Melissa Bowen is an anomaly. She has been a childcare teacher for the past nine years and hasn't left yet. But Bowen has a partner in the computer field who "subsidizes" her income. Being subsidized by a partner is quite common among childcare workers who stay in the field, according to Bowen.

"Without that, I don't know what I would have done," she said. Bowen doubts that she would have been able to support herself on her teacher income alone. More than a few times, she saw co-workers without a similar safety net have their phone or their electricity turned off. "It was awful," she said. "They just couldn't pay their bills."

What Can Be Done About the Problem?

In the past decade, a lot has been done to entice people into the childcare field through scholarships and other means. Recent efforts have begun to focus more on retaining those workers already on board and trained, according to Young.

AB 212,the California Compensation and Recognition Enhances Stability, or CARES, bill, is one such effort, said Young. Although vetoed by the governor, some cities and counties, San Francisco and Alameda among them, have developed CARES plans using a portion of the tobacco tax to supplement salaries for childcare workers who achieve a certain level of training. The CARES stipends range from $500 to $6,000 a year. Programs modeled on CARES are being adopted around the country.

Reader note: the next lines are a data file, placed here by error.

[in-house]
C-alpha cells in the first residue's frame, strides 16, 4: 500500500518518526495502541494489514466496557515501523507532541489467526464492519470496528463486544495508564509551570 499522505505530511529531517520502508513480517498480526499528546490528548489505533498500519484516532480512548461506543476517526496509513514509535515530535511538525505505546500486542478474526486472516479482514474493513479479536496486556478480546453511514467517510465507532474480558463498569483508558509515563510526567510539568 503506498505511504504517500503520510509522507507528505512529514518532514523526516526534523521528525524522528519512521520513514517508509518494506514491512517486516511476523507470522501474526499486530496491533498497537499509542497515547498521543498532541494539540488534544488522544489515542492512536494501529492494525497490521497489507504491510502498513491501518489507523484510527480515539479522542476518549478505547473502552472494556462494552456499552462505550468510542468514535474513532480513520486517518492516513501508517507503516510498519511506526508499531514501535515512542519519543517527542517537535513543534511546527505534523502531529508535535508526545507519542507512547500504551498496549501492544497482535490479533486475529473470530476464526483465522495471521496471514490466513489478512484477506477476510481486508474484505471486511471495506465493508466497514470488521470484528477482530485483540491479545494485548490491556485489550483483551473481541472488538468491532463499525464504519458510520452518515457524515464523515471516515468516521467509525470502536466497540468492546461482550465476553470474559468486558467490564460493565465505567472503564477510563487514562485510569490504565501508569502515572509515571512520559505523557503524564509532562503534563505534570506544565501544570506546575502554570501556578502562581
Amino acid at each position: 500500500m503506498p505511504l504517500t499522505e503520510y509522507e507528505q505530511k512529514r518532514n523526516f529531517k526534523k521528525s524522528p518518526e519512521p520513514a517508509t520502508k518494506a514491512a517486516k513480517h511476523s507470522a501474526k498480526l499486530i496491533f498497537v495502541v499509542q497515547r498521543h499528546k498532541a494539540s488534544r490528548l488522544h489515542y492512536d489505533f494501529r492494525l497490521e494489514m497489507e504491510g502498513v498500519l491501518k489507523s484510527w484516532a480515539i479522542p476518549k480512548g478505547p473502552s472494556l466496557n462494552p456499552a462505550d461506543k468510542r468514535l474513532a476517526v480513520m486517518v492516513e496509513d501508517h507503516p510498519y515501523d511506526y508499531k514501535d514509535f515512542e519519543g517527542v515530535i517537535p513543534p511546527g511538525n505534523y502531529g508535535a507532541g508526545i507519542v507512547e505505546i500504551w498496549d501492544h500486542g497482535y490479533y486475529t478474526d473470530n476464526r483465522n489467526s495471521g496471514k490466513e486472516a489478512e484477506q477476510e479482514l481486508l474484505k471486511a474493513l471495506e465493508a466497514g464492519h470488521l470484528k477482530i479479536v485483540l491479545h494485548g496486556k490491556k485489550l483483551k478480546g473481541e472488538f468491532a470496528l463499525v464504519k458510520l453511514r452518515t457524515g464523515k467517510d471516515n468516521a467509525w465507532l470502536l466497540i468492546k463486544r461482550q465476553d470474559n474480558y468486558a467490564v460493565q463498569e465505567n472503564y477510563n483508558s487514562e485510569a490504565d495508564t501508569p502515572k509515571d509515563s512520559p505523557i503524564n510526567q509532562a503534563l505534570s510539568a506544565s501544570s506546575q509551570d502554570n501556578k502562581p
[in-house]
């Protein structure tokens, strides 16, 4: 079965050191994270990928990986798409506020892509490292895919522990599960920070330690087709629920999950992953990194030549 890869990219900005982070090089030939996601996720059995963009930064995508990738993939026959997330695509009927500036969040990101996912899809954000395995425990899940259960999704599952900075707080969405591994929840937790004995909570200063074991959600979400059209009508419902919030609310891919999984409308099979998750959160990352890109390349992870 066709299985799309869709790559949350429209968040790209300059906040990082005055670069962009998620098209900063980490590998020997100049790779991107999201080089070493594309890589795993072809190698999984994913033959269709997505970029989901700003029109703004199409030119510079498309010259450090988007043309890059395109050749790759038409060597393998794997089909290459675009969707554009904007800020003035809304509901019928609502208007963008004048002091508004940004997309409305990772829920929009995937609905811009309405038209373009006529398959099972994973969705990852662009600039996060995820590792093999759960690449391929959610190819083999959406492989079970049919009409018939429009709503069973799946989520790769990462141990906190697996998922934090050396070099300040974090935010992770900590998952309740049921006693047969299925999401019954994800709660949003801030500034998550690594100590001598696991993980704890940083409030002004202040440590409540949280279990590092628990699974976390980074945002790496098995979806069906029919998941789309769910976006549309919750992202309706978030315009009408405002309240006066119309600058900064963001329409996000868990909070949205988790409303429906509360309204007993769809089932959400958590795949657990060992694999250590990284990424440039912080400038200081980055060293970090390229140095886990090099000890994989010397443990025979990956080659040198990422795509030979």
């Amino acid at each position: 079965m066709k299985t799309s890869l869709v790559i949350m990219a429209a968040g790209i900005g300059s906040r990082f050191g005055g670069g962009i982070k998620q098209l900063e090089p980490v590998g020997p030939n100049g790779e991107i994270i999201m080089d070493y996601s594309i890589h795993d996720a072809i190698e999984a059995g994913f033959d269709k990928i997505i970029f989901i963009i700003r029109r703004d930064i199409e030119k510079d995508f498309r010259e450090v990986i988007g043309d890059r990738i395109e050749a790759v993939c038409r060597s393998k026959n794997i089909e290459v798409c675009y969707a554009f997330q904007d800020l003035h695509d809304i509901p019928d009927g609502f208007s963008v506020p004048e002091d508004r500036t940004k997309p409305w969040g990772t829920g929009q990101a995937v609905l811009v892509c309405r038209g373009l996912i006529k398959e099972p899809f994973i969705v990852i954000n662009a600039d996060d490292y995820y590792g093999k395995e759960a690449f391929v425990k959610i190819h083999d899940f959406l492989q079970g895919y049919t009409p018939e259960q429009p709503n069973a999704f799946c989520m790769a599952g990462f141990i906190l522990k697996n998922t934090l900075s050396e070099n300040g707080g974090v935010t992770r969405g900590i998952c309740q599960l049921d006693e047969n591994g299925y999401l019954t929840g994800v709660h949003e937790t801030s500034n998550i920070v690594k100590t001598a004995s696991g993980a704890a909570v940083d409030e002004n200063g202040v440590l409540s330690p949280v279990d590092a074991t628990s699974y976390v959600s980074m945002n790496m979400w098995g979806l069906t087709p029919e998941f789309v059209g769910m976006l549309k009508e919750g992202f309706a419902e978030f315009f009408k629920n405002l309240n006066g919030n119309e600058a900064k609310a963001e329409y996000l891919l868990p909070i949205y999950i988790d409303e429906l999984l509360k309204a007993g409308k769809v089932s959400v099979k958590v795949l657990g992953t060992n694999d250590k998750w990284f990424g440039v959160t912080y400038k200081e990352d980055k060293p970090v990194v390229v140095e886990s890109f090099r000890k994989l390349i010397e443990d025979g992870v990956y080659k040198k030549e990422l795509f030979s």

"We really have to deal with the retention issue," said Young, "and reward those people who make significant commitments and investments in the field."



Liz Garone is a freelance writer who also happens to have years of experience as a camp counselor and director. She is based in San Francisco, California, and holds an M.S. degree in Journalism from Columbia University and a B.A. in American Studies from University of California at Davis. Liz's work has appeared in numerous on and offline publications, including the Washington Post, the Oakland Tribune, New Times and newmedia.com. You can find out more about her at www.garone.com.